Jump to content

Stargazers Lounge Uses Cookies

Like most websites, SGL uses cookies in order to deliver a secure, personalised service, to provide social media functions and to analyse our traffic. Continued use of SGL indicates your acceptance of our cookie policy.

sgl_imaging_challenge_banner_solar_25.thumb.jpg.f1d5d01d306644f613efd90ef96b314c.jpg

Moonshane

Orion Optics 6" f11 'Planetary' Dobsonian

Recommended Posts

I wonder how many SGL members have the same scope as me? It seems to be a scarce beast and I'd be interested to see how many other members have the same scope and how highly you rate it? I'll never part with mine.

Cheers

Shane

Here's a pic of mine on my home made equatorial platform

index.php?app=core&module=attach&section=attach&attach_rel_module=post&attach_id=34815

  • Like 8

Share this post


Link to post
Share on other sites

Nice scope Shane how do the planets look through it ?.Ive never heard of or seen another.

Share this post


Link to post
Share on other sites

Cheers Matthew. It's really good on planets but just shaded I think (not surprisingly really) by my masked off (to unobstructed 170mm so also f11) 16" 1/8PV dob. That said, if the night's looking like a planets and doubles only night I bring out the 6" rather than lugging the 16", especially with the tracking. The 6" has the advantage over a refractor as there's no CA at all at it's a lot easier to mount than say a 6" f8 achro.

Share this post


Link to post
Share on other sites

First time I've seen one, looks tidy. :)

Is that a OO base or did you make it Shane?

Also interesting to see your platform, am I right in saying that you didnt use the Celestron motor for it but used something else? EQ platforms are great for planets and lunar though eh.

Share this post


Link to post
Share on other sites

What eyepieces do you generally use for it, because 60 degrees at 200x is something like 0.3 TFOV, which is rather small, too small for the Moon.

It looks great though, and probably quite light considering the tube length.

  • Like 1

Share this post


Link to post
Share on other sites

What eyepieces do you generally use for it, because 60 degrees at 200x is something like 0.3 TFOV, which is rather small, too small for the Moon.

It looks great though, and probably quite light considering the tube length.

Hi Naemeth

I use a wide range of eyepieces :my 32mm TV plossl (full lunar and solar disc fits in nicely with a decent margin). For detailed lunar I like my 12.5mm BGO and for more detail and planets my 10mm/8mm Radian are good. For doubles and extreme liunar when the seeing allows, I use my 6-3mm Nagler zoom, sometimes even down to 3mm for some doubles (533x) and this gives a 0.1 degree field. more than adequate for tight doubles. these higher mags are where the EQP really comes into its own. My most used is the 6mm end of the zoom though at 267x and 0.18 degree field - plenty for many subjects.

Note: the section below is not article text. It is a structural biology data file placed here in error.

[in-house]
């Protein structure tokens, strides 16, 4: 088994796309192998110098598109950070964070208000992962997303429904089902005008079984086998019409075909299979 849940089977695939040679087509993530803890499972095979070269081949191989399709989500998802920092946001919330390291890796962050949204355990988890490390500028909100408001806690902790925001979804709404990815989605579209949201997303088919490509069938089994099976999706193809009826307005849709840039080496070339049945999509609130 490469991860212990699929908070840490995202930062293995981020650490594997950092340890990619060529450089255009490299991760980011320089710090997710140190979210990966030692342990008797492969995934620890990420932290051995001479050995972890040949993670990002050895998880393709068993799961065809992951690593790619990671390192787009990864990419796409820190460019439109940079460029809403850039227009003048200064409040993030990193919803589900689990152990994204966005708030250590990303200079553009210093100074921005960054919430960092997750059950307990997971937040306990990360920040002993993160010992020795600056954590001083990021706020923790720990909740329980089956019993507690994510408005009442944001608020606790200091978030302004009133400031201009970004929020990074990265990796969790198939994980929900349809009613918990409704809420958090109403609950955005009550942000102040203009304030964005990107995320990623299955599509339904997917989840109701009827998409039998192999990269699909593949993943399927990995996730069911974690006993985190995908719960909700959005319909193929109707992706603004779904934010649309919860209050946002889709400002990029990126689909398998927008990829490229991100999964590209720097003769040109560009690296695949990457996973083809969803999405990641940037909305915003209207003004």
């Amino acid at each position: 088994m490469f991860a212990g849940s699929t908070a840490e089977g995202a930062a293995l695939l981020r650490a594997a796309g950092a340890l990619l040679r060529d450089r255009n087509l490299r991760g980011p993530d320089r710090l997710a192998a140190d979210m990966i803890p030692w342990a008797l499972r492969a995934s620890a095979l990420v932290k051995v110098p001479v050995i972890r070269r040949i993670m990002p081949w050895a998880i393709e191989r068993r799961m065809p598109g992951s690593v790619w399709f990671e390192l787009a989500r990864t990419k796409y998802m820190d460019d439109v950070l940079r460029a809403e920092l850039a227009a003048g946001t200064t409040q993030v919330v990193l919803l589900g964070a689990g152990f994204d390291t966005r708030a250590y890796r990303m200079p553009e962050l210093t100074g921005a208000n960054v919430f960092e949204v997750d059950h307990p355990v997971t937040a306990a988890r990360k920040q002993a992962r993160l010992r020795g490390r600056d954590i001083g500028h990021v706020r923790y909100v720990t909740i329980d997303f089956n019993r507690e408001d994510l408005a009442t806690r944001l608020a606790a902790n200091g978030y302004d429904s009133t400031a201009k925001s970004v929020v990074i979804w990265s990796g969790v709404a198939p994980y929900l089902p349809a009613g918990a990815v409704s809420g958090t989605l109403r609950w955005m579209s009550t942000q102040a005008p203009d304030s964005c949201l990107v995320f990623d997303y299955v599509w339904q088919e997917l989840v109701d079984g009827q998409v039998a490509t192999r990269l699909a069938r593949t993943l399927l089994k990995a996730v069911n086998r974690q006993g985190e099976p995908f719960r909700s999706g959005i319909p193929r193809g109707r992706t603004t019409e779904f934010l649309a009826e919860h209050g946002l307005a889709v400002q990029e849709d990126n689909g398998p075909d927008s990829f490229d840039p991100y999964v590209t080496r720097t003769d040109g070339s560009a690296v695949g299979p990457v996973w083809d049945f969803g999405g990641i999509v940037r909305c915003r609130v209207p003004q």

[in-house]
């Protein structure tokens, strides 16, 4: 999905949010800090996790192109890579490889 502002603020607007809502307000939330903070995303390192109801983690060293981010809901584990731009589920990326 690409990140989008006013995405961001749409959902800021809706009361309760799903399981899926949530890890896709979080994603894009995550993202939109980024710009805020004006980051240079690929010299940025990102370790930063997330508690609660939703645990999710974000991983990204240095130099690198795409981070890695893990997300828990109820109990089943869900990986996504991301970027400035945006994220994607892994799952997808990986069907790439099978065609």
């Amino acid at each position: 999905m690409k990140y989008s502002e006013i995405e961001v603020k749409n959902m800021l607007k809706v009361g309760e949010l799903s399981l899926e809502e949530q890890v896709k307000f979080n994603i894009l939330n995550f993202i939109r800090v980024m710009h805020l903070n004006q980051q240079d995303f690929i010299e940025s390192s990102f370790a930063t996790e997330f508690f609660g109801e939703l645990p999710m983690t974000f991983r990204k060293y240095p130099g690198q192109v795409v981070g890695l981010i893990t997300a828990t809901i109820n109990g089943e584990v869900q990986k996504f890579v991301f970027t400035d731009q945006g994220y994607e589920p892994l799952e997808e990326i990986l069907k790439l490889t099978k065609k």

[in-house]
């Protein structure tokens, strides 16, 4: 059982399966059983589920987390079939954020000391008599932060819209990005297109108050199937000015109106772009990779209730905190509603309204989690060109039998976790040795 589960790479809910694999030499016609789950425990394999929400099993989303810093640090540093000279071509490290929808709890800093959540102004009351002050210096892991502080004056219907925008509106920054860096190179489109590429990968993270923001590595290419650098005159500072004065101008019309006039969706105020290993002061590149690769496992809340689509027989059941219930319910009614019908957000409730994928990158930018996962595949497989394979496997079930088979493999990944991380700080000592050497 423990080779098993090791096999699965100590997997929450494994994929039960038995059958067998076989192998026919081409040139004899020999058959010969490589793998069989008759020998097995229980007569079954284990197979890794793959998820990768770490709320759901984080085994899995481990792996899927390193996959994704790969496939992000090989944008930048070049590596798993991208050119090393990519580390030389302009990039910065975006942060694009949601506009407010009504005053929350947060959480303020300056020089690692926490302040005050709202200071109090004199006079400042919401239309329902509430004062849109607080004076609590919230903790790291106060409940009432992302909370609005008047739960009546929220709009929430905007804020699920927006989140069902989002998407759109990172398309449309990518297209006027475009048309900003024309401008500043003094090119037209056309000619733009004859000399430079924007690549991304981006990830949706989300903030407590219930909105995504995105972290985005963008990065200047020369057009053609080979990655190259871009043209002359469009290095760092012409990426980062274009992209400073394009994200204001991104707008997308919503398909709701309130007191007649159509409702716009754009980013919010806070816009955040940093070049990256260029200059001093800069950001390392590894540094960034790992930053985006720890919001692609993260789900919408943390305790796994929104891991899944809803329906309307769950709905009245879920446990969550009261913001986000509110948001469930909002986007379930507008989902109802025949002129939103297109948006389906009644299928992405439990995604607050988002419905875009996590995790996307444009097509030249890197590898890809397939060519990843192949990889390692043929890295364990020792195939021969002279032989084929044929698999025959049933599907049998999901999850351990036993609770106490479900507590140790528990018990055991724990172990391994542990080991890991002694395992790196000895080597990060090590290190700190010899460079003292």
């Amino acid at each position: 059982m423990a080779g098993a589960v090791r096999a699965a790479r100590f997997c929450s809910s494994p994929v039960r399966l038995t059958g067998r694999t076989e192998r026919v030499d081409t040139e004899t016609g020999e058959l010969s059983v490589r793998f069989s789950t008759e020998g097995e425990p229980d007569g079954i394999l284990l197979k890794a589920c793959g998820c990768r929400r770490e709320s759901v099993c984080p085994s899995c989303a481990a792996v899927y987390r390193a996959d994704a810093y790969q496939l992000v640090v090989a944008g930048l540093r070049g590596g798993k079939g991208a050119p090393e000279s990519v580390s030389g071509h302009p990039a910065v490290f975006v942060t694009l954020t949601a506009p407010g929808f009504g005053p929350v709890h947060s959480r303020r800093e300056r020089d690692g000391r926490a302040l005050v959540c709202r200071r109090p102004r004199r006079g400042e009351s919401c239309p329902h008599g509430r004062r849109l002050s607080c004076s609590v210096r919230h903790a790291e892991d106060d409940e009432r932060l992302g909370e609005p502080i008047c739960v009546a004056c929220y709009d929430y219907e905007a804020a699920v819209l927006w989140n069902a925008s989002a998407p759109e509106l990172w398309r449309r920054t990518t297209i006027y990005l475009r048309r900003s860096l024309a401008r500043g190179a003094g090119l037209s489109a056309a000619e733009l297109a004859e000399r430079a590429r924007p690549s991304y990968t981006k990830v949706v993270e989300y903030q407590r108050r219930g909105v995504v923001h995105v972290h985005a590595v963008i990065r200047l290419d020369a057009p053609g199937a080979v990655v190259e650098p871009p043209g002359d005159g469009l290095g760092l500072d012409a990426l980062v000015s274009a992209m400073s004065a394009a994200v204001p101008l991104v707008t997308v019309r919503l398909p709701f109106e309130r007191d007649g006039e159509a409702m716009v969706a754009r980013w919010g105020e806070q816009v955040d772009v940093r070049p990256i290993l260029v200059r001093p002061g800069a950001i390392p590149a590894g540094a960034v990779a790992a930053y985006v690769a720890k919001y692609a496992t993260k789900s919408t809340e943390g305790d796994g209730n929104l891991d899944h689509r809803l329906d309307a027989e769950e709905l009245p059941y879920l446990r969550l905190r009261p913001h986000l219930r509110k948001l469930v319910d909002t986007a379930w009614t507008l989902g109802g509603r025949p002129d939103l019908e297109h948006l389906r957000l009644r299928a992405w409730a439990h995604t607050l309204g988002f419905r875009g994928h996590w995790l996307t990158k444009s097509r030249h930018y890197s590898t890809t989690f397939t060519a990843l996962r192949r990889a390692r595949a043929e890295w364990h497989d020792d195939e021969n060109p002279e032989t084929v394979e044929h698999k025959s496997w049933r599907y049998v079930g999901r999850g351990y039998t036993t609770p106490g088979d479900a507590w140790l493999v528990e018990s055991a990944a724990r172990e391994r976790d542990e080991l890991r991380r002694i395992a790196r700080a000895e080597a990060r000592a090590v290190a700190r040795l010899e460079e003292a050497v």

First time I've seen one, looks tidy. :)

Is that a OO base or did you make it Shane?

Also interesting to see your platform, am I right in saying that you didnt use the Celestron motor for it but used something else? EQ platforms are great for planets and lunar though eh.

Hi Mike

It's an original OOUK base and makes for a tall spindly set-up off the shelf. I did a few mods and the EQP makes it all much more bottom heavy and stable. I used a 12v 4 rpm DC motor with a PWM controller. This allows me to get down to about 2 rpm which matches the curve of my platform and location.

Share this post


Link to post
Share on other sites

It's a very nice and unusual scope Shane :smiley:

Ade Ashford (Sky & Telescope, Astronomy Now) reviewed one a while back. He was very impressed:

http://www.nightskie...50L/OD150L.html

Having owned the scope he compared the OO 150L to, the Intes MN61, I can understand just how good the OO is - the Intes was superb :smiley:

Maybe it's time the long focus newtonian had a resurgence in popularity in the same way that long focus achromat refractors are at the moment.

Edited by John
  • Like 1

Share this post


Link to post
Share on other sites

I agree John. For me (I am strictly a Newt man) there's not much (assuming similar apertures) that can touch a good quality slow newt on most subjects.

  • Like 1

Share this post


Link to post
Share on other sites

I suppose they are probably cheaper to make than the average apo or achro with a similar aperture. Of course, it falls at imaging, but then we all know this is inevitable. This is the slowest Dobsonian (unmodded) I've seen, do any slower Dobs exist?